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we been finding a lot of different looking honeys. I wonder what does a real honey look like. Please help.

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Those are honeys alright. Mushroom Dan, those are real honeys in your picture and they can range in color just like the ones in your photos. Cap color is not a great indicator for them. The other physical characteristics will paint a much clearer picture.

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Researcher Tom Volk has identified something like 17 different species of Armillaria that occur in NA. Here in NE PA i gather maybe 4 or 5 different species of "Honeys". And, within a single species concept, the cap color may vary. What I see in the photos are all Honeys.

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Not been many honey mushrooms here in Northern Allegheny County this year but this year I did see ringless for the first time.  

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So not many Armillaria in SW PA...? Here in NE PA it's been the best year in memory. 

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Fall temps have been very late to arrive here in Virginia. Just yesterday was the first day we have had with highs in the 60s. I'm hoping for some A.mellea this week...only very small clusters to date. Yesterday I found an extremely small cluster A. tabescens. 

Dave, if you guys are finding large numbers in PA then I don't think we will be long.

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Went out yesterday and saw a lot of honeys. Almost all were past.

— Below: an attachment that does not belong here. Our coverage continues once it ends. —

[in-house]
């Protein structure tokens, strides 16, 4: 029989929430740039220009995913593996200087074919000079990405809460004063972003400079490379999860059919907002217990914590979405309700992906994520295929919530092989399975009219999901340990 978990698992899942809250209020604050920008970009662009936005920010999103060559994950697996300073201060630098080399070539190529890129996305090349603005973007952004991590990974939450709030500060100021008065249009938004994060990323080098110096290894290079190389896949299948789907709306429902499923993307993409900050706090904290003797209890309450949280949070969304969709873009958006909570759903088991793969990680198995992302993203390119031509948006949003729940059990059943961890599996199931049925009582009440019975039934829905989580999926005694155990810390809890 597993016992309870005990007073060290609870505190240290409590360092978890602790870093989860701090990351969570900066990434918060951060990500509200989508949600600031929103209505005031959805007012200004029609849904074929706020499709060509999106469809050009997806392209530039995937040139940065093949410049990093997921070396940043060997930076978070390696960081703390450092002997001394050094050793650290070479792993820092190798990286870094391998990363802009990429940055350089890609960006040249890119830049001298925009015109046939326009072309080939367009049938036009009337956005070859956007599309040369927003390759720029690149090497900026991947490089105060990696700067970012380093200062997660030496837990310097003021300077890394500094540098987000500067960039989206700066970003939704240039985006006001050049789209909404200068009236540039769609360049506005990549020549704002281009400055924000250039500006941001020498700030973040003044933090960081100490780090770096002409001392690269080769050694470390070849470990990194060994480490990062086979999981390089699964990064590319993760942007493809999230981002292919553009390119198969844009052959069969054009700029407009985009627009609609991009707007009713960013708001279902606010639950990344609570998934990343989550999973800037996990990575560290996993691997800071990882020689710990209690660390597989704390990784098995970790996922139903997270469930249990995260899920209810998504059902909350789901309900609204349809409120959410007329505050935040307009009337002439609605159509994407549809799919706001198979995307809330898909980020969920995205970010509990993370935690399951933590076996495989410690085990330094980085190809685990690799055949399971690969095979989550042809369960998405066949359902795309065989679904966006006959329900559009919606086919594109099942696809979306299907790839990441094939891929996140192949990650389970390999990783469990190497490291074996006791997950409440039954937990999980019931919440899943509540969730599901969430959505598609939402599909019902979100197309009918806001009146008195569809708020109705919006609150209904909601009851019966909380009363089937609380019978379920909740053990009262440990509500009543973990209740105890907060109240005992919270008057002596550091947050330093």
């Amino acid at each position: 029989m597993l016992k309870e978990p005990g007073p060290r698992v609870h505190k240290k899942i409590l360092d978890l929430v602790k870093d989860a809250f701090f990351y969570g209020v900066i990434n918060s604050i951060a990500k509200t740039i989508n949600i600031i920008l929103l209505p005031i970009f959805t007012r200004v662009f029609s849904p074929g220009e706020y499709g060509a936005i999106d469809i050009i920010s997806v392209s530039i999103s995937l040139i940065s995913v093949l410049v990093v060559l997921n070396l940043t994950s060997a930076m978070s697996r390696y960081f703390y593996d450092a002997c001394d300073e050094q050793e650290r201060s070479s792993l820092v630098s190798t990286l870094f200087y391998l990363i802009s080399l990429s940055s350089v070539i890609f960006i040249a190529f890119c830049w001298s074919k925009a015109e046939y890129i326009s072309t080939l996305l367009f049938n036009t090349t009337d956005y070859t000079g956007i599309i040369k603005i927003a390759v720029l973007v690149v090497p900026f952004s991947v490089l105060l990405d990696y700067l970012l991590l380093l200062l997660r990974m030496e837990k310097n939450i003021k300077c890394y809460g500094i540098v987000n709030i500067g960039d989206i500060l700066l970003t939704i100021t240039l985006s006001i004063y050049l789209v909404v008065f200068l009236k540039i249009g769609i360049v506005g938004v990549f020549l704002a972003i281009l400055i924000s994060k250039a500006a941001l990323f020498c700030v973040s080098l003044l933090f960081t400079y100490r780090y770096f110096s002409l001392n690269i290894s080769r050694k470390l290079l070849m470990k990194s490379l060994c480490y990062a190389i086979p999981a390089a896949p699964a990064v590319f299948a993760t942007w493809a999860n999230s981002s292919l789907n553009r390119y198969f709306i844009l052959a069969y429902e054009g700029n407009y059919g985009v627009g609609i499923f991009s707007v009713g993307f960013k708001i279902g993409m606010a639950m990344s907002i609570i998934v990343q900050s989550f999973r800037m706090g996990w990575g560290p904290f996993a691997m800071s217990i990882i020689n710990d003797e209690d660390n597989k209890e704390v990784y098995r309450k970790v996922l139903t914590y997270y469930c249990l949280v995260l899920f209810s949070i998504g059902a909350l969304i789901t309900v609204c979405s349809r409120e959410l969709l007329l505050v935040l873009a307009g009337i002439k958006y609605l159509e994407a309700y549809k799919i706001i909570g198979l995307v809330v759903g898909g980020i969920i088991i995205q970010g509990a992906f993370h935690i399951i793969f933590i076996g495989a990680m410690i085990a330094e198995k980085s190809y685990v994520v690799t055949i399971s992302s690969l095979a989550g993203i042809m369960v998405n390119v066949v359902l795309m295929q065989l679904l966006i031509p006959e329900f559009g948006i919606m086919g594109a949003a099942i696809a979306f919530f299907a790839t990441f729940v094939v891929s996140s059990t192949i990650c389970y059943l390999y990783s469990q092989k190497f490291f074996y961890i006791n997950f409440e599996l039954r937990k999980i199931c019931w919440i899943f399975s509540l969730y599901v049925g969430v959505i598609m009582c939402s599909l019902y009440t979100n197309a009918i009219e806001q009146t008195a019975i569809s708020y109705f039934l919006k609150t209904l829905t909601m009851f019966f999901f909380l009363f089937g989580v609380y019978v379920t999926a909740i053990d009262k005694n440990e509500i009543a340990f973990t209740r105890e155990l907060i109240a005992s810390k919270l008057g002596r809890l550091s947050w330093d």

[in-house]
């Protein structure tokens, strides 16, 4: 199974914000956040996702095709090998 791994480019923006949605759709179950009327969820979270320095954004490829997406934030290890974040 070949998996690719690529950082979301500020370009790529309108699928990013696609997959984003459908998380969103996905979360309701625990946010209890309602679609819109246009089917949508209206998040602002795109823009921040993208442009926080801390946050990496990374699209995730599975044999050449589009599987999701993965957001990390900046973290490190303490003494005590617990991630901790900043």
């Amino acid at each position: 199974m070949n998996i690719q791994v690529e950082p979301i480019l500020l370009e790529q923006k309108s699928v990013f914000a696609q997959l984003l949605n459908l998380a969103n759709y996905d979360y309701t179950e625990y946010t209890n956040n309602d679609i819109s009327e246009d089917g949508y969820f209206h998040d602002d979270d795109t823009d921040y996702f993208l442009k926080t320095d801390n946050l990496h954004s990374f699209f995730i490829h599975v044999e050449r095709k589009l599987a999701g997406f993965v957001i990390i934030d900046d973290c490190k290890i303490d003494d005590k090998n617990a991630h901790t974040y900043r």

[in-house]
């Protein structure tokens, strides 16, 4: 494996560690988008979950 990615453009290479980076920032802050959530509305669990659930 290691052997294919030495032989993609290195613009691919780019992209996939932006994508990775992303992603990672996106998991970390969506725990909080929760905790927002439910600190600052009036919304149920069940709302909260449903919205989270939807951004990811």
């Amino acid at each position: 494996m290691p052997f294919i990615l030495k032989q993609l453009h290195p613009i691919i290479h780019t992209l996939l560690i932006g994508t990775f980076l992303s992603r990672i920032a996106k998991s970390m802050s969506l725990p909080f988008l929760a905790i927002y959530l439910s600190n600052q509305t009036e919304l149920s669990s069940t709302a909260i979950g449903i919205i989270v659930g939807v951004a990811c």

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No honeys for me this year. Our first frost never stopped. We went from 60 F to 30 F overnight and it stayed that way until heavy snow arrived a couple days later

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haha, I havent found any honeys  either but the temps in MN did a similar plummet from nearly 80 to scarcely 40 in about 2 weeks.  Up until then there were copious shrooms of all types. I doubt we'll see 60 again...

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10 hours ago, clamp connection said:

haha, I havent found any honeys  either but the temps in MN did a similar plummet from nearly 80 to scarcely 40 in about 2 weeks.  Up until then there were copious shrooms of all types. I doubt we'll see 60 again...

You probably had the very wet summer like we did with copious amounts of summer/early fall mushrooms. I picked bushels of hedgehogs and agaricus mushrooms this year, My Dad who cottages near the Minnesota border on Lake of the Woods picked a bunch of honeys about 3 weeks ago. You may have missed the season if you are in Northern Minnesota.